The project of singer/songwriter Tamara Lindeman, the Weather Station‘s songs are too musically and emotionally nimble to be classified easily. On Lindeman‘s earliest albums, like 2011’s All of It Was Mine, she cultivated a down-to-earth style informed by her time in Toronto’s folk scene and driven by her guitar, banjo, and confessional lyrics. By the time she released 2015’s Loyalty, however, her music had grown more abstract, her songwriting more detailed and analytical. Later, Lindeman matched the intricacy of her words with equally ambitious music, pairing her version of rock & roll with feminist insights on 2017’s The Weather Station, and combining musings on climate change with luxurious jazz and soft rock on 2021’s Ignorance. Amidst the Weather Station‘s changes, Lindeman‘s silvery voice and clear-eyed songwriting remained consistently compelling, proving the comparisons to forebears like Joni Mitchell and Leonard Cohen and contemporaries such as Weyes Blood and Bill Callahan were more than warranted.
Growing up in a rural part of Ontario, Canada, Lindeman spent time outdoors singing to herself, and eventually joined her school’s choir. In her teens, she pursued an acting career, but quit after feeling disillusioned by the profession’s artificiality. By the time she was 20, Lindeman was in Toronto, recording songs with her roommate’s software and taking inspiration from sources as diverse as Earl Scruggs and the Books. She soon became a part of the city’s vibrant folk scene, singing backup and playing banjo with various bands and connecting with artists such as Basia Bulat.
Lindeman christened her own project the Weather Station in 2006 and debuted her moody, introspective sound with the independently released East EP in 2008. A full-length called The Line followed in 2009, expanding on Lindeman‘s earthy, lyrical style, driven by her distinctive fingerpicked guitar and banjo parts. For the next Weather Station release, Lindeman worked with friend and collaborator Daniel Romano. Arriving on his You’ve Changed Records label in August 2011, All of It Was Mine won critical acclaim and drew comparisons to Doc Watson and Bert Jansch. The album’s praise gained wider exposure for the Weather Station, leading to several North American tours with acts like Bulat, Bahamas, and Timber Timbre, as well as a tour of Japan. Lindeman then appeared on releases by Doug Paisley, Siskiyou, and Field Report. In 2013, she worked with Baby Eagle (the Constantines‘ Steve Lambke) on the single “Mule in the Flowers,” which was nominated for that year’s SOCAN Songwriting Prize.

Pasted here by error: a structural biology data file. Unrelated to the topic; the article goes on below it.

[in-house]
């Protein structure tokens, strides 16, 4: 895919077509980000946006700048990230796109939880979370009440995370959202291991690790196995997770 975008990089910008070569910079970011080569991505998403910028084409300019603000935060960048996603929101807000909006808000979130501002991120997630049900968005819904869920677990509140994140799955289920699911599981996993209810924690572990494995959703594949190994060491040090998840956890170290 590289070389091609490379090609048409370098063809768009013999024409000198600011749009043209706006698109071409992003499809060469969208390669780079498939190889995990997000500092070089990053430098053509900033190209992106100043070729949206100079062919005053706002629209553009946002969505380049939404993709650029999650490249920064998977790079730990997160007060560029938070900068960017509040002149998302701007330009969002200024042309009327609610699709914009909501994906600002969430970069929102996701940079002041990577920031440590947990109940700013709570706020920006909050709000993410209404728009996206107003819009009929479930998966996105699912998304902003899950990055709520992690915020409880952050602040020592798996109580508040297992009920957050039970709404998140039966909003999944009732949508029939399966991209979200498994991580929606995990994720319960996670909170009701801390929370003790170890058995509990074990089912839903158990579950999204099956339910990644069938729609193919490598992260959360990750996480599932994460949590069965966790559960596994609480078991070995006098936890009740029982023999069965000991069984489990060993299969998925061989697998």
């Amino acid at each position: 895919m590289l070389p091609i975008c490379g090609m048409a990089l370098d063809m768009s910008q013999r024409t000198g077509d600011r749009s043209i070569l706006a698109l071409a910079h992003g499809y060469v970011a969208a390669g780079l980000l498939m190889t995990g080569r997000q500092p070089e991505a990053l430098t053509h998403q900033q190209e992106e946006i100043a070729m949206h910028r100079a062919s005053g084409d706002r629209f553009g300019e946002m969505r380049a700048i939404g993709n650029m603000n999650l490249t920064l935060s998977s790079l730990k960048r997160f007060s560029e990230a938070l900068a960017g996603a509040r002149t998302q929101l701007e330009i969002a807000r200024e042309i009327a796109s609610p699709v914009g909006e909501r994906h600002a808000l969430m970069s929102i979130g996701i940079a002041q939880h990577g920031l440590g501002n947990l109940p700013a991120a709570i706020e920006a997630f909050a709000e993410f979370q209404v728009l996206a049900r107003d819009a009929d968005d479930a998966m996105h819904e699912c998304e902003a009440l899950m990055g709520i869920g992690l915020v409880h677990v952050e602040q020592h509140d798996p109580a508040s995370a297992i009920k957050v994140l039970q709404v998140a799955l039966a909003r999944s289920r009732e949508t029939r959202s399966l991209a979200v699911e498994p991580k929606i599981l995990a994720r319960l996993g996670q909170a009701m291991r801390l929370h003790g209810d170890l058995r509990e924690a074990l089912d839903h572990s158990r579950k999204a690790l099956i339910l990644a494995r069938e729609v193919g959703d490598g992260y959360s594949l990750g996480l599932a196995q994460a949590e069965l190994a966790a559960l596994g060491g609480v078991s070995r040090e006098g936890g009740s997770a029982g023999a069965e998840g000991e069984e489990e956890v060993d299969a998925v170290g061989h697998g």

After the release of 2014’s What Am I Going to Do with Everything I Know EP, Lindeman signed with North Carolina label Paradise of Bachelors and traveled to France to record her third LP, Loyalty. Recorded with Robbie Lackritz and Bahamas‘ Afie Jurvanen in a 19th century mansion just outside of Paris, May 2015’s Loyalty was the first Weather Station album to receive both American and European releases. It became a critical breakout album in those regions and made the longlist for that year’s Polaris Music Prize. For her next album, she took a more candid songwriting approach, opening up about her own experiences with mental illness as well as feminism and relationships. Released in September 2017, The Weather Station expanded her sound into more rock-oriented territory and featured production and string arrangements by Lindeman.
Following her tour in support of The Weather Station, Lindeman grew increasingly concerned about climate change. Along with attending Fridays for Future demonstrations and hosting a series of discussions with musicians and activists called Elephant in the Room, her cause also focused her songwriting. Composing on a toy keyboard, she wrote the Weather Station‘s fifth album in early 2019; when it was time to record, she opted for a lush sound informed by Talk Talk, Fleetwood Mac, and Roxy Music and brought in members of Bernice, Tegan and Sara, and Toronto’s improv jazz scene. The results were Ignorance, which Fat Possum released in February 2021.